Care Economies in Context

“Not feeling isolated (and) feeling like you belong in society is the most important thing when you are aging.”

PhD student Izumi Niki and Professor Ito Peng speak about the importance of cultural sensitivity in elder care to CTV

In the fifth in a series of stories into Canada’s aging population, CTV News focuses on the need for cultural sensitivity in elder care. For the story, they interviewed Izumi Niki and Ito Peng. Izumi is a PhD student at the University of Toronto. She is pursuing research in senior care under the supervision of Professor Peng and is a research assistant on the Care Economies in Context project. The following is an excerpt from the story. Read the full article on the CTV website here.

Is Canada ready for an increasingly diverse senior population? Here’s what health experts say

Jennifer Ferreira

Dec 18, 2023


…From a health perspective, it is “absolutely important” to provide older Canadians with culturally sensitive care that is personal to them, said Ito Peng, a professor of sociology at the University of Toronto and a Canada Research Chair in global social policy. This is done by taking into account their language and cultural background, as well as the kind of assumptions they may have around how care should be provided and who should provide it, she said.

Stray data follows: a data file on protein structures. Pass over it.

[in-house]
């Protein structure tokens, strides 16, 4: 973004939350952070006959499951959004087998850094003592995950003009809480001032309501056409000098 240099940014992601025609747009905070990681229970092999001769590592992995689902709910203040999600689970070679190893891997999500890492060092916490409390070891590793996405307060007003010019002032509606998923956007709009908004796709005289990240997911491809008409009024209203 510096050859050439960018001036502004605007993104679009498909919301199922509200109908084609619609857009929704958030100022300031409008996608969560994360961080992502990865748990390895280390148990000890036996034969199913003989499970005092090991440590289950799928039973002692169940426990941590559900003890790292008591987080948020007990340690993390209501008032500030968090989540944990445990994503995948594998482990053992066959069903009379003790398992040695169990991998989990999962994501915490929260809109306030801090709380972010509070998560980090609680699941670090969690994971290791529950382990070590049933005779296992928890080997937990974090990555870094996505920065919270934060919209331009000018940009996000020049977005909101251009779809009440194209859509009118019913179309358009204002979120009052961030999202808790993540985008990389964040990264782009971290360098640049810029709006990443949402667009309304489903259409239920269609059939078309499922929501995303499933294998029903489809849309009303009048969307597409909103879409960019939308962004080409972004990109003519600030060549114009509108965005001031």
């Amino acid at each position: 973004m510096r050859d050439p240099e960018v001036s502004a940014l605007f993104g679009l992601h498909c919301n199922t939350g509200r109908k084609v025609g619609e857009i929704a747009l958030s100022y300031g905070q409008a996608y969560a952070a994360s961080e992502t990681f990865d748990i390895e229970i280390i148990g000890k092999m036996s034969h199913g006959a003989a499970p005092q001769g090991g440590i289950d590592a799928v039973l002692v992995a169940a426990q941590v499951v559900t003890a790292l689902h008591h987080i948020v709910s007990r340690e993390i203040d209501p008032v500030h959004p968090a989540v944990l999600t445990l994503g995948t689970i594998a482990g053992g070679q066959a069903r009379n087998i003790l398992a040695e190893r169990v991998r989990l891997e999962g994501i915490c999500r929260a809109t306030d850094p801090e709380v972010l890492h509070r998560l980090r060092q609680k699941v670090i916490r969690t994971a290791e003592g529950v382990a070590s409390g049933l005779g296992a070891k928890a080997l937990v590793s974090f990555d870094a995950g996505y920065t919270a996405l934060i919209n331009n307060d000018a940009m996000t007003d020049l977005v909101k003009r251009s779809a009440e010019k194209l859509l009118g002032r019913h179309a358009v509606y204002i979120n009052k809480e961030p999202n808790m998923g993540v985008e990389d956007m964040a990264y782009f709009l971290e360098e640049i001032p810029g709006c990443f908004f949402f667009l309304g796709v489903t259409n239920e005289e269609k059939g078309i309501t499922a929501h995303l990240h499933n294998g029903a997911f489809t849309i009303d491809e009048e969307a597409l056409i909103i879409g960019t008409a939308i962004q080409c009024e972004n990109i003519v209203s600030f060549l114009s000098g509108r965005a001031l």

One of her PhD students currently works at Yee Hong Centre(opens in a new tab), a facility that provides Chinese and Japanese residents with culturally appropriate long-term care. Built in 2004, the Yee Hong Centre’s Scarborough Finch site has 250 beds for Chinese and Japanese residents, and offers 24-hour care for patients with severe health conditions.

As a recreation worker at the centre’s Scarborough Finch location in Toronto, Izumi Niki organizes different activities in Chinese, Japanese and English, some of which are planned around major holidays such as Lunar New Year…

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